It is the avoidance of this difficulty that T. H. Huxley had in mind when in 1865, he wrote, “I speak of ‘persistent modifications’ or ‘stocks’ rather than of ‘varieties,’ or ‘races,’ or ‘species,’ because each of these last well-known terms implies, on the part of its employer, a preconceived opinion touching one of those problems, the solution of which is the ultimate object of the science; and in regard to which, therefore, ethnologists are especially bound to keep their minds open and their judgements freely balanced” (1865:209-10).

It is something to reflect upon that, a century later, this point of view has still to be urged.

In the year 1900, the French anthropologist Joseph Deniker published his great book, simultaneously in French and in English, The Races of Mala. But though the title has the word in it, he objected to the term “race” on much the same grounds as Huxley. The whole of his introduction is devoted to showing the difficulties involved in applying to man the terms of zoological nomenclature. He writes, “We have presented to us Arabs, Swiss, Australians, Bushmen, English, Siouan Indians, Negroes, etc., without knowing if each of these groups is on an equal footing from the point of view of classification.”

“Do these real and palpable groupings represent unions of individuals which, in spite of some slight dissimilarities, are capable of forming what zoologists call ‘species,’ ‘subspecies,’ ‘varieties,’ in the case of wild animals, or ‘races’ in the case of domestic animals? One need not be a professional anthropologist to reply negatively to this question. They are ethnic groups formed by virtue of community of language, religion, social institutions, etc., which have the power of uniting human beings of one or several species, races, or varieties, and are by no means zoological species; they may include human beings of one or of many species, races, or varieties.” “They are,” he goes on to say, “theoretic types” (1900:2-3).

When, in 1936, Julian Huxley and A. C. Haddon published their valuable book on “race,” We Europeans, they took pains to underscore the fact that “the existence of … human sub-species is purely hypothetical. Nowhere does a human group now exist which corresponds closely to a systematic subspecies in animals, since various original sub-species have crossed repeatedly and constantly. For the existing populations, the non-committal term ethnic group should be used … All that exists today is a number of arbitrary ethnic groups, intergrading into each other” (1936:106). And finally, “The essential reality of the existing situation … is not the hypothetical sub-species or races, but the mixed ethnic groups, which can never be genetically purified into their orignal components, or purged of the variability which they owe to past crossing. Most anthropological writings of the past, and many of the present fail to take account of this fundamental fact” (1936:108). “If race is a scientific term,” these authors point out, “it must have a genetic meaning” (1936:114).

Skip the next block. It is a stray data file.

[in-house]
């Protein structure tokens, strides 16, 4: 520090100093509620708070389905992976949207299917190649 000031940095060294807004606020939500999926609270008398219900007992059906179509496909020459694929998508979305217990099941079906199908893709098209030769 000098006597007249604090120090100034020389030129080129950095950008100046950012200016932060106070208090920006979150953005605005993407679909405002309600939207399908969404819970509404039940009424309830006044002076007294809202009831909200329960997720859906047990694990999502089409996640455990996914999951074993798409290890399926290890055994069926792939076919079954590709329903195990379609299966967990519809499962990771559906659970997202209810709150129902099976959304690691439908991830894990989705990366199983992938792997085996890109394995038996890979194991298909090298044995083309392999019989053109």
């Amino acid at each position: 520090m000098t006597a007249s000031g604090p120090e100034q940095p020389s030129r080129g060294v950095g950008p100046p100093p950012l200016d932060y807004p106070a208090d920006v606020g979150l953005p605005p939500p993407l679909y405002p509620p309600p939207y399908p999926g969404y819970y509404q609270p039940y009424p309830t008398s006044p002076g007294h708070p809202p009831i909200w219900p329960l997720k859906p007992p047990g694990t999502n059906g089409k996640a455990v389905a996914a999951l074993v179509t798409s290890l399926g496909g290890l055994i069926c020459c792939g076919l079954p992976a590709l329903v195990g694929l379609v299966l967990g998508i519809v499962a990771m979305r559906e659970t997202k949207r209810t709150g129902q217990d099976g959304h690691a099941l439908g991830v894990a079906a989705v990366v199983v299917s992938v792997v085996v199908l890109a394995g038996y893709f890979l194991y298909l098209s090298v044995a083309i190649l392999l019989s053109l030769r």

Haddon, as an anthropologist, was familiar with Deniker’s book, and it is possible that the noncommittal term “ethnic group” was remembered by him as one more appropriately meeting the requirements of the situation and thus came to be adopted by both authors in their book. It was from this source, that is from Huxley and Haddon, that I, in turn, adopted the term “ethnic group” in 1936 and have consistently continued to use it since that time. The claim is that the noncommittal general term “ethnic group” meets the realities of the situation head on, whereas the term “race” does not. Furthermore, it is claimed that “ethnic group” is a term of heuristic value. It raises questions, and doubts, leading to clarification and discovery. The term “race,” since it takes for granted what requires to be demonstrated within its own limits, closes the mind on all that.

It is of interest to find that quite a number of biologists have, in recent years, independently raised objections to the continuing use of the term “race,” even, in some cases, when it is applied to populations of lower animals. Thus, for example, W. T. Calman writes, “Terms such as ‘geographical race,’ ‘form,’ ‘phase,’ and so forth, may be useful in particular instances but are better not used until some measure of agreement is reached as to their precise meaning” (1949:14). Hans Kalmus writes, “A very important term which was originally used in systematics is ‘race.’ Nowadays, however, its use is avoided as far as possible in genetics” (1948:45). In a later work Kalmus writes, “It is customary to discuss the local varieties of humanity in terms of ‘race.’ However, it is unnecessary to use this greatly debased word, since it is easy to describe populations without it” (1958:30). G. S. Carter writes that the terms “’ race,’ ‘variety,’ and ‘form’ are used so loosely and in so many senses that it is advisable to avoid using them as infraspecific categories” (1951:163). Ernst Hanhart objects to the use of the term “race” with reference to man since he holds that there are no “true races” among men (1953:545). Abercrombie, Hickman, and Johnson, in their A Dictionary of Biology (1951), while defining species and subspecies consistently, decline even a mention of the word “race” anywhere in their book. L. S. Penrose in an otherwise highly favorable review of Dunn and Dobzhansky’s excellent Heredity, Race and Society, writes that he is unable “to see the necessity for the rather apologetic retention of the obsolete term ‘race,’ when what is meant is simply a given population differentiated by some social, geographical or genetical character, or … merely by a gene frequency peculiarity. The use of the almost mystical concept of race makes the presentation of the facts about the geographical and linguistic groups … unnecessarily complicated” (1952:252).